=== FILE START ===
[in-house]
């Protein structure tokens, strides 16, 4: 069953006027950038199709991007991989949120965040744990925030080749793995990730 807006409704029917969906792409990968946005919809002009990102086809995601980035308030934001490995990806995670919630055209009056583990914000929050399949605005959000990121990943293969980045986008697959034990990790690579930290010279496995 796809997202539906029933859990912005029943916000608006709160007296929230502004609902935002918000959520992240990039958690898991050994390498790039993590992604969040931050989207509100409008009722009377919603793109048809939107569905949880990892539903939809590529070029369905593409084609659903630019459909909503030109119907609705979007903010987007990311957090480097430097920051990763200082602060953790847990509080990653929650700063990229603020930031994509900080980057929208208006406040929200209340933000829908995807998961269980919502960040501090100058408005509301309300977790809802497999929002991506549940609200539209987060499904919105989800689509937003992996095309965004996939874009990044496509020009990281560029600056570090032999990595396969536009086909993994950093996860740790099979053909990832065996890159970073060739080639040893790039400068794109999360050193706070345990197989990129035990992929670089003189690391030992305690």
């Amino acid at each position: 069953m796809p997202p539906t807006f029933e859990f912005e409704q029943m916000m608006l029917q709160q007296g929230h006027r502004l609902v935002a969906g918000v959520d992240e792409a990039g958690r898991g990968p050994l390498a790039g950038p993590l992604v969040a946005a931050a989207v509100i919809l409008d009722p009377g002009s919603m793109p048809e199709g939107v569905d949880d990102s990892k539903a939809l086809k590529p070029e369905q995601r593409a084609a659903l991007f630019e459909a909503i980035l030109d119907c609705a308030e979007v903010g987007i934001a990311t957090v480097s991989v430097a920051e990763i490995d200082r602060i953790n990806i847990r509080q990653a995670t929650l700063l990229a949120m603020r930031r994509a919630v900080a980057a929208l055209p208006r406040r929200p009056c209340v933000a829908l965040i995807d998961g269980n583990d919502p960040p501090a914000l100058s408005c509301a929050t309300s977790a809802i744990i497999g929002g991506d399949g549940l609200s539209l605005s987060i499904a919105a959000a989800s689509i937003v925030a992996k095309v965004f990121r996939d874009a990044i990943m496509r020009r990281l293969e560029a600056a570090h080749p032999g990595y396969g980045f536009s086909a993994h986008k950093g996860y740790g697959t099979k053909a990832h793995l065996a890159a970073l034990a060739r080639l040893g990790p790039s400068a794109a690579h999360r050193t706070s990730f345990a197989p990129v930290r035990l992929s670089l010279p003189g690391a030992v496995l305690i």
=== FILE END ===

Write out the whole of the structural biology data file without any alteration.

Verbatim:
[in-house]
């Protein structure tokens, strides 16, 4: 069953006027950038199709991007991989949120965040744990925030080749793995990730 807006409704029917969906792409990968946005919809002009990102086809995601980035308030934001490995990806995670919630055209009056583990914000929050399949605005959000990121990943293969980045986008697959034990990790690579930290010279496995 796809997202539906029933859990912005029943916000608006709160007296929230502004609902935002918000959520992240990039958690898991050994390498790039993590992604969040931050989207509100409008009722009377919603793109048809939107569905949880990892539903939809590529070029369905593409084609659903630019459909909503030109119907609705979007903010987007990311957090480097430097920051990763200082602060953790847990509080990653929650700063990229603020930031994509900080980057929208208006406040929200209340933000829908995807998961269980919502960040501090100058408005509301309300977790809802497999929002991506549940609200539209987060499904919105989800689509937003992996095309965004996939874009990044496509020009990281560029600056570090032999990595396969536009086909993994950093996860740790099979053909990832065996890159970073060739080639040893790039400068794109999360050193706070345990197989990129035990992929670089003189690391030992305690």
């Amino acid at each position: 069953m796809p997202p539906t807006f029933e859990f912005e409704q029943m916000m608006l029917q709160q007296g929230h006027r502004l609902v935002a969906g918000v959520d992240e792409a990039g958690r898991g990968p050994l390498a790039g950038p993590l992604v969040a946005a931050a989207v509100i919809l409008d009722p009377g002009s919603m793109p048809e199709g939107v569905d949880d990102s990892k539903a939809l086809k590529p070029e369905q995601r593409a084609a659903l991007f630019e459909a909503i980035l030109d119907c609705a308030e979007v903010g987007i934001a990311t957090v480097s991989v430097a920051e990763i490995d200082r602060i953790n990806i847990r509080q990653a995670t929650l700063l990229a949120m603020r930031r994509a919630v900080a980057a929208l055209p208006r406040r929200p009056c209340v933000a829908l965040i995807d998961g269980n583990d919502p960040p501090a914000l100058s408005c509301a929050t309300s977790a809802i744990i497999g929002g991506d399949g549940l609200s539209l605005s987060i499904a919105a959000a989800s689509i937003v925030a992996k095309v965004f990121r996939d874009a990044i990943m496509r020009r990281l293969e560029a600056a570090h080749p032999g990595y396969g980045f536009s086909a993994h986008k950093g996860y740790g697959t099979k053909a990832h793995l065996a890159a970073l034990a060739r080639l040893g990790p790039s400068a794109a690579h999360r050193t706070s990730f345990a197989p990129v930290r035990l992929s670089l010279p003189g690391a030992v496995l305690i």